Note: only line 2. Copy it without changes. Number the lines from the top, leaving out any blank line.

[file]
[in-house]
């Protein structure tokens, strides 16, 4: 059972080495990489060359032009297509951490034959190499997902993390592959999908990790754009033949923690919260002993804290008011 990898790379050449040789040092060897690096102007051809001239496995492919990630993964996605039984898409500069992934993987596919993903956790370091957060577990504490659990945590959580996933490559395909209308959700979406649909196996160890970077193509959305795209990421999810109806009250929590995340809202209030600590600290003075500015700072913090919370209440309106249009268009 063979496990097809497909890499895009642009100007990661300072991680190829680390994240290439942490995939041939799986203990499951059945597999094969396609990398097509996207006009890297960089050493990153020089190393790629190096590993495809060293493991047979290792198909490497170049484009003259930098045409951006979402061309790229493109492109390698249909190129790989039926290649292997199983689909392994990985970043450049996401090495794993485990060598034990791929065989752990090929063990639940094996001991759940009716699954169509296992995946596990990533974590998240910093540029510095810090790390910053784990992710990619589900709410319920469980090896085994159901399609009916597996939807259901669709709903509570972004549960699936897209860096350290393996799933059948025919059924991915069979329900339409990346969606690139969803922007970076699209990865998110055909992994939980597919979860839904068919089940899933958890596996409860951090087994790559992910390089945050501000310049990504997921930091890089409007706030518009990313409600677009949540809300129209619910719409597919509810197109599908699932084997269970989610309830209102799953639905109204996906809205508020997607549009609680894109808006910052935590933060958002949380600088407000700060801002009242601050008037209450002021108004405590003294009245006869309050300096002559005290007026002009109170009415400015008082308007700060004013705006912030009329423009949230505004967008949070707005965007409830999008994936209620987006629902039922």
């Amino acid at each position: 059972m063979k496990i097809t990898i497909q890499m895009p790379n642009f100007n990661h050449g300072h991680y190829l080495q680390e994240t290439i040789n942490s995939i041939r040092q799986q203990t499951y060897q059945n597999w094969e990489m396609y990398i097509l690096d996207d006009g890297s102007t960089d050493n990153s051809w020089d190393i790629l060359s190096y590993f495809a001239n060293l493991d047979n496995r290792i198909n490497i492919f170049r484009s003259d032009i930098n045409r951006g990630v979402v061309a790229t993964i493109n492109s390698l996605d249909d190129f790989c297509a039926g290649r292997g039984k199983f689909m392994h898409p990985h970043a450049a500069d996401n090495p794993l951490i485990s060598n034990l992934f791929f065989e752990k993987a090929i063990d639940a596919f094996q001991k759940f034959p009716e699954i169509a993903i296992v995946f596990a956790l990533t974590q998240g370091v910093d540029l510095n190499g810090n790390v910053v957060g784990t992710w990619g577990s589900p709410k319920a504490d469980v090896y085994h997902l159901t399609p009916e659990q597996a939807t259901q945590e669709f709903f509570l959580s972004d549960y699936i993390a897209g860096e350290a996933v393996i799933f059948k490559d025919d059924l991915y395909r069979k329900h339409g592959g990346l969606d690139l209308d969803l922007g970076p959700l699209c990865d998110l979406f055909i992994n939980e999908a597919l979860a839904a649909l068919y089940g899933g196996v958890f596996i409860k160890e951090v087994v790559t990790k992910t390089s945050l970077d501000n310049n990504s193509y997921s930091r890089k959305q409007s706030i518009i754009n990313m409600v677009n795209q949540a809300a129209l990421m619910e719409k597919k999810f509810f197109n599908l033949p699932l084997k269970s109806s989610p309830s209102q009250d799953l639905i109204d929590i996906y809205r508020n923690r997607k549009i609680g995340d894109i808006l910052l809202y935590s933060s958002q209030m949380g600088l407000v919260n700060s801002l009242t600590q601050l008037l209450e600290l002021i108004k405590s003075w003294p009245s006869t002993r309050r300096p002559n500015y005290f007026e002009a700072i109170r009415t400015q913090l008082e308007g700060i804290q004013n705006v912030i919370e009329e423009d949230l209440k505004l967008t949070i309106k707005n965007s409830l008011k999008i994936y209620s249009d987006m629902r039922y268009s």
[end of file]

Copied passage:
């Protein structure tokens, strides 16, 4: 059972080495990489060359032009297509951490034959190499997902993390592959999908990790754009033949923690919260002993804290008011 990898790379050449040789040092060897690096102007051809001239496995492919990630993964996605039984898409500069992934993987596919993903956790370091957060577990504490659990945590959580996933490559395909209308959700979406649909196996160890970077193509959305795209990421999810109806009250929590995340809202209030600590600290003075500015700072913090919370209440309106249009268009 063979496990097809497909890499895009642009100007990661300072991680190829680390994240290439942490995939041939799986203990499951059945597999094969396609990398097509996207006009890297960089050493990153020089190393790629190096590993495809060293493991047979290792198909490497170049484009003259930098045409951006979402061309790229493109492109390698249909190129790989039926290649292997199983689909392994990985970043450049996401090495794993485990060598034990791929065989752990090929063990639940094996001991759940009716699954169509296992995946596990990533974590998240910093540029510095810090790390910053784990992710990619589900709410319920469980090896085994159901399609009916597996939807259901669709709903509570972004549960699936897209860096350290393996799933059948025919059924991915069979329900339409990346969606690139969803922007970076699209990865998110055909992994939980597919979860839904068919089940899933958890596996409860951090087994790559992910390089945050501000310049990504997921930091890089409007706030518009990313409600677009949540809300129209619910719409597919509810197109599908699932084997269970989610309830209102799953639905109204996906809205508020997607549009609680894109808006910052935590933060958002949380600088407000700060801002009242601050008037209450002021108004405590003294009245006869309050300096002559005290007026002009109170009415400015008082308007700060004013705006912030009329423009949230505004967008949070707005965007409830999008994936209620987006629902039922």